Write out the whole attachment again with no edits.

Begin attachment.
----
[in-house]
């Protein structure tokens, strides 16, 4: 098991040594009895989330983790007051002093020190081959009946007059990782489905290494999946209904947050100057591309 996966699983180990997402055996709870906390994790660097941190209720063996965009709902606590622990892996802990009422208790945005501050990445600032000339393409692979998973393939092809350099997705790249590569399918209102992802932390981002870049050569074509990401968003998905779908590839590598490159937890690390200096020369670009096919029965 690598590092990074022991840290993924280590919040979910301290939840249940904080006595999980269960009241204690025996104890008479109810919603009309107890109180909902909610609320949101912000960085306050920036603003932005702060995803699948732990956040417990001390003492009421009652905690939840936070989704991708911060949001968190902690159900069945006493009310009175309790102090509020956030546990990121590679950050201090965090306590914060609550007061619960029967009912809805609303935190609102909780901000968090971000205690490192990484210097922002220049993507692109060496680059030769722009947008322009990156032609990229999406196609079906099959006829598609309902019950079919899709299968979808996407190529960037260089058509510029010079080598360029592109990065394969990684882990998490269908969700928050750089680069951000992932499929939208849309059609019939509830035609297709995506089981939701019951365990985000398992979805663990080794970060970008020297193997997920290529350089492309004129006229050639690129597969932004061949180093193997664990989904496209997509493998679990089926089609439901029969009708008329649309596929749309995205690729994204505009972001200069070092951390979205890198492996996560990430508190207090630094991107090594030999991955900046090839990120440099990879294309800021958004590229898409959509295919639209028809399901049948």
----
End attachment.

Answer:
[in-house]
């Protein structure tokens, strides 16, 4: 098991040594009895989330983790007051002093020190081959009946007059990782489905290494999946209904947050100057591309 996966699983180990997402055996709870906390994790660097941190209720063996965009709902606590622990892996802990009422208790945005501050990445600032000339393409692979998973393939092809350099997705790249590569399918209102992802932390981002870049050569074509990401968003998905779908590839590598490159937890690390200096020369670009096919029965 690598590092990074022991840290993924280590919040979910301290939840249940904080006595999980269960009241204690025996104890008479109810919603009309107890109180909902909610609320949101912000960085306050920036603003932005702060995803699948732990956040417990001390003492009421009652905690939840936070989704991708911060949001968190902690159900069945006493009310009175309790102090509020956030546990990121590679950050201090965090306590914060609550007061619960029967009912809805609303935190609102909780901000968090971000205690490192990484210097922002220049993507692109060496680059030769722009947008322009990156032609990229999406196609079906099959006829598609309902019950079919899709299968979808996407190529960037260089058509510029010079080598360029592109990065394969990684882990998490269908969700928050750089680069951000992932499929939208849309059609019939509830035609297709995506089981939701019951365990985000398992979805663990080794970060970008020297193997997920290529350089492309004129006229050639690129597969932004061949180093193997664990989904496209997509493998679990089926089609439901029969009708008329649309596929749309995205690729994204505009972001200069070092951390979205890198492996996560990430508190207090630094991107090594030999991955900046090839990120440099990879294309800021958004590229898409959509295919639209028809399901049948």